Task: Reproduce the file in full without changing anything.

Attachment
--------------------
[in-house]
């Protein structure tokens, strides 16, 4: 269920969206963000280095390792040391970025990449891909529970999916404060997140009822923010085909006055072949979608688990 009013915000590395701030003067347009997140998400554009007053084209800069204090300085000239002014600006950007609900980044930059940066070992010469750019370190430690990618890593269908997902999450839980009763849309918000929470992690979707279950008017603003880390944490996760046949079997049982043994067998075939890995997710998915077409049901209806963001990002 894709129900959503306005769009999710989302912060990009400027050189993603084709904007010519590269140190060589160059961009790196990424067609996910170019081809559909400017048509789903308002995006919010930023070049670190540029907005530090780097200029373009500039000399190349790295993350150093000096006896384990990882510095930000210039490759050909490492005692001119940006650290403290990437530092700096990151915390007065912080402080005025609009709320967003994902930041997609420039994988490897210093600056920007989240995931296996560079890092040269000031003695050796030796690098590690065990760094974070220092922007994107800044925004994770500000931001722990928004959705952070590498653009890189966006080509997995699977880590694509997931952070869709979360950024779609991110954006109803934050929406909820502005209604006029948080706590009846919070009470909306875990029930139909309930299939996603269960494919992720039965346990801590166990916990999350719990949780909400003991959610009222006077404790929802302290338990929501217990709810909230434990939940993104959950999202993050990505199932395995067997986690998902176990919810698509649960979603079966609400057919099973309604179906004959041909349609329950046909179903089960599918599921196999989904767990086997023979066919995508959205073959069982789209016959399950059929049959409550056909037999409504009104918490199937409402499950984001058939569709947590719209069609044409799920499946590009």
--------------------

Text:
[in-house]
């Protein structure tokens, strides 16, 4: 269920969206963000280095390792040391970025990449891909529970999916404060997140009822923010085909006055072949979608688990 009013915000590395701030003067347009997140998400554009007053084209800069204090300085000239002014600006950007609900980044930059940066070992010469750019370190430690990618890593269908997902999450839980009763849309918000929470992690979707279950008017603003880390944490996760046949079997049982043994067998075939890995997710998915077409049901209806963001990002 894709129900959503306005769009999710989302912060990009400027050189993603084709904007010519590269140190060589160059961009790196990424067609996910170019081809559909400017048509789903308002995006919010930023070049670190540029907005530090780097200029373009500039000399190349790295993350150093000096006896384990990882510095930000210039490759050909490492005692001119940006650290403290990437530092700096990151915390007065912080402080005025609009709320967003994902930041997609420039994988490897210093600056920007989240995931296996560079890092040269000031003695050796030796690098590690065990760094974070220092922007994107800044925004994770500000931001722990928004959705952070590498653009890189966006080509997995699977880590694509997931952070869709979360950024779609991110954006109803934050929406909820502005209604006029948080706590009846919070009470909306875990029930139909309930299939996603269960494919992720039965346990801590166990916990999350719990949780909400003991959610009222006077404790929802302290338990929501217990709810909230434990939940993104959950999202993050990505199932395995067997986690998902176990919810698509649960979603079966609400057919099973309604179906004959041909349609329950046909179903089960599918599921196999989904767990086997023979066919995508959205073959069982789209016959399950059929049959409550056909037999409504009104918490199937409402499950984001058939569709947590719209069609044409799920499946590009």